Editor’s Note: The following article by Daniel King is a rejoinder to a response Phil Roberts wrote to the material written by brother King, appearing in the December 2001 issue of Watchman Magazine. To view the initial material, click here. To read Phil Roberts’ response, click here.
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I read Phil Robert’s recent response to the five articles I wrote for Watchman in absolute amazement. If he is now a friend of the literal view of the Genesis account, then it needs no critics, it needs no opponents, and it needs no enemies!
It is also passing strange that everything he has accused me of, he is himself guilty of in respect both to his original lecture, and to this present brief “review” which he has written. The difference between us, as is so very obvious from his cursory response to our series of articles, is that I have shown myself completely willing to discuss these matters in a public venue, while he prefers to talk about them behind closed doors in private meetings without tape recorders or others means for verification of precisely what was and was not said. With this in mind, let me take this opportunity to renew our offer for a public discussion of these issues with one or more of the principals involved. Phil’s recent speeches and writings, along with the clear declaration of his stance on the fellowship question, now makes him one of the principals. We therefore extend the offer to Phil. If he is willing to enter into a public discussion, let us begin the process of working out acceptable propositions, terms and conditions, to that end. Continue reading » The Author’s Reply to Phil Roberts
Editor’s Note: The following article by Phil Roberts is in response to the material written by Daniel H. King, appearing in the December 2001 issue of Watchman Magazine.
In a recent series of articles published in this venue, Dan King asserts that I have rejected the literal-day approach to Genesis 1 in favor of the day-age approach. This is not true. I have a long history (including my classes this year) of presenting the various interpretations of the days of Genesis 1 and noting that I accept the literal-day approach as the most natural reading of the text, though I would not argue that it is the only possible interpretation.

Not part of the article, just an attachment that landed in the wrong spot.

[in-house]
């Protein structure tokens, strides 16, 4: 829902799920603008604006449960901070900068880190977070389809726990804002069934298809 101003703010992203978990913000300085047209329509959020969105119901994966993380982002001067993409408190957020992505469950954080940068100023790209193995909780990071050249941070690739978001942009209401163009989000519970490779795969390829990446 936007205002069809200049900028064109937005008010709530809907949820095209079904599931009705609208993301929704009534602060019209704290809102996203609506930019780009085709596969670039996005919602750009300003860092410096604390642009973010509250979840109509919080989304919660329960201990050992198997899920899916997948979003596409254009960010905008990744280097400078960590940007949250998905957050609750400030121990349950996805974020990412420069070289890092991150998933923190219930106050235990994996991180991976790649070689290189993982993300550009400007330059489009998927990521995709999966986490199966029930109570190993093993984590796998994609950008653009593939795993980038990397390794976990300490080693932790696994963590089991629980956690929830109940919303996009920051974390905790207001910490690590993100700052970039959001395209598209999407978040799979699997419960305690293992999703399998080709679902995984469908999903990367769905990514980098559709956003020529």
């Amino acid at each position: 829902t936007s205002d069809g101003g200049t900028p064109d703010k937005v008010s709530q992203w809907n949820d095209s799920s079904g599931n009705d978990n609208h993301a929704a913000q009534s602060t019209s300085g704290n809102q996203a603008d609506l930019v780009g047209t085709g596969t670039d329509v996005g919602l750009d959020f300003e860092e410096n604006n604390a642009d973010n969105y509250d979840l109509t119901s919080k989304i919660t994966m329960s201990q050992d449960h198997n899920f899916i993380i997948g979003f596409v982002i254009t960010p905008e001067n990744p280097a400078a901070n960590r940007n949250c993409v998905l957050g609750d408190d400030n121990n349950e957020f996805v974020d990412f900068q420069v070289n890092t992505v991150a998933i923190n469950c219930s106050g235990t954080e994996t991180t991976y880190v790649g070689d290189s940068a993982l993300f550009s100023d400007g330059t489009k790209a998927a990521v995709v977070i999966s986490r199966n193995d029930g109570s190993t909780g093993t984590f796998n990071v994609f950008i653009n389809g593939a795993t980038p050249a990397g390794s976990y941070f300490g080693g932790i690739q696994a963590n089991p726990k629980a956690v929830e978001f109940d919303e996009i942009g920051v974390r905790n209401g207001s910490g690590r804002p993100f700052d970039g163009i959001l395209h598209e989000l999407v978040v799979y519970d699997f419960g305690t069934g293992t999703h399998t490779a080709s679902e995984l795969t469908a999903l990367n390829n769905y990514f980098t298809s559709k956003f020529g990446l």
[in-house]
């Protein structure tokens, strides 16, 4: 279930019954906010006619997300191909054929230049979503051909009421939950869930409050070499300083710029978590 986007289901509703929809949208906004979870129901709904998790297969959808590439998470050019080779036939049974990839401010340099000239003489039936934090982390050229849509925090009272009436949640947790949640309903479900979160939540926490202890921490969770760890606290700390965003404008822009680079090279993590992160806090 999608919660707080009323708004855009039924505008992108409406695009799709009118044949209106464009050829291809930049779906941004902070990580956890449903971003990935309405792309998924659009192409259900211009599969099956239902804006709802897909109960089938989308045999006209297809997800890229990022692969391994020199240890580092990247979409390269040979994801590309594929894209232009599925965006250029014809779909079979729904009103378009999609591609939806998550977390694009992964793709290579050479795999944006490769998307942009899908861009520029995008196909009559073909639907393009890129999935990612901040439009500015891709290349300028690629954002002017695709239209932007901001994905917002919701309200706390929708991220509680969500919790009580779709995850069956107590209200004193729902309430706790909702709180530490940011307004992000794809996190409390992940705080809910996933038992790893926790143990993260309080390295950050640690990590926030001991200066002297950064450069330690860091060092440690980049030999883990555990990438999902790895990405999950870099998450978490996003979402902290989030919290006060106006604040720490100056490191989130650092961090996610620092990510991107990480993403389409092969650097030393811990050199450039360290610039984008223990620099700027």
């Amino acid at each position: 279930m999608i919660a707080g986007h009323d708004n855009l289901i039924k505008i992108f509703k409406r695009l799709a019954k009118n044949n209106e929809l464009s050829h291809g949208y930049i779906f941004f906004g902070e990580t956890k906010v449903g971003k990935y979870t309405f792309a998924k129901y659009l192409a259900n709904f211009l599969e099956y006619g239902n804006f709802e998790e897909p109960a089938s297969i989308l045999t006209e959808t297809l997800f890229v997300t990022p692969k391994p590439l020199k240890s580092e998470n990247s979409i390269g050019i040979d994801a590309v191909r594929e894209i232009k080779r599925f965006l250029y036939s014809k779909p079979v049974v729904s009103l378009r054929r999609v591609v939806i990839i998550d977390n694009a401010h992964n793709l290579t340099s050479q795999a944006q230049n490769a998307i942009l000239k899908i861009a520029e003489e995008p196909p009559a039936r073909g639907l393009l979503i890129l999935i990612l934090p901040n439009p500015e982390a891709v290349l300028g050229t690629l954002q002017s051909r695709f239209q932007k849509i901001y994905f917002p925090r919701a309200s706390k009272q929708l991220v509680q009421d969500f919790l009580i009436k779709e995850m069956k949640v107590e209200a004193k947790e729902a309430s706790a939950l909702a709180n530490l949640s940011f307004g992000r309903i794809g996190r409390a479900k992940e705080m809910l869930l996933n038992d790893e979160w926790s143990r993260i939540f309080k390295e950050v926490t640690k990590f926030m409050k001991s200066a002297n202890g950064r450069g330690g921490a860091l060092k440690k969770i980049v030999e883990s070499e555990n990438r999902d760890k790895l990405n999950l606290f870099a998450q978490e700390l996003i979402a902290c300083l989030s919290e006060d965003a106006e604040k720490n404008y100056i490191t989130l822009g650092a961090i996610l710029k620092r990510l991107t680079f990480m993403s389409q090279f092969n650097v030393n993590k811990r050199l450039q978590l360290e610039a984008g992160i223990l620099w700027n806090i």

I would also add here that I do not necessarily consider a brother unworthy of fellowship for considering or even accepting an alternative interpretation, as long as he respects the inspiration and authority of the Scriptures. Devout conservatives, totally opposed to the theory of evolution, have, for many years, noted difficulties in the literal-day interpretation of Genesis 1, difficulties which have led them to suggest alternatives. And while I have not found any one of those alternatives convincing (gap-theory, day-age, etc.), I cannot in good conscience simply ignore the questions they raise. In this position, I stand in the tradition of a long line of brethren, including such men as David Lipscomb, W. W. Otey, and the editors of Truth Magazine in the early 1970s. Of course, these men are not my authority, but their commitment to the authority of scripture is well known.
Continue reading » A Brief Response
In a final handout to the preachers and other invited guests assembled at Florida College this summer, brother Phil Roberts, under the heading Do You Accept the Literal Sense?, persisted in his argument against believing the Genesis account of creation is to be taken literally. Regarding Genesis 1:7 and Joshua 10:12-13, he wrote, "What would a person who knew nothing about modern astronomy assume that the passages were saying? What is the "plain sense" of the passages? Would somebody who rejected the "plain sense" in favor of an interpretation adjusted to fit modern knowledge of astronomy be a false teacher?"
Continue reading » The Plain Sense of Scripture
In the next section of brother Robert’s response to my own article and the writings of brethren who maintain a literal approach to the creation week (six consecutive 24 hour days), he derides simple and straightforward principles of biblical hermeneutics. To begin with, he questions our usage of terminology such as "the normal sense of the word ‘day’." Surely he does not imply by this that words do not have what we might describe as a "normal sense"? Such talk as this reminds us of the double-talk which we so commonly hear from the modernist and liberal who does every sort of dance around the ordinary and accepted meaning of words in order to avoid what common sense would suggest is the "normal sense" of the words employed by the inspired writers of Scripture. We have become accustomed to these word-games from them, but it will take us a while to acclimate ourselves to this new hermeneutic which is presently making itself felt among our brethren. Most pronouncements which we make in our language are not subject to interpretation. They simply say what they say. It is only the occasional remark which is subject to interpretive methods, because of certain contextual features which require a second look.
Continue reading » Phil Roberts’ View of "Days"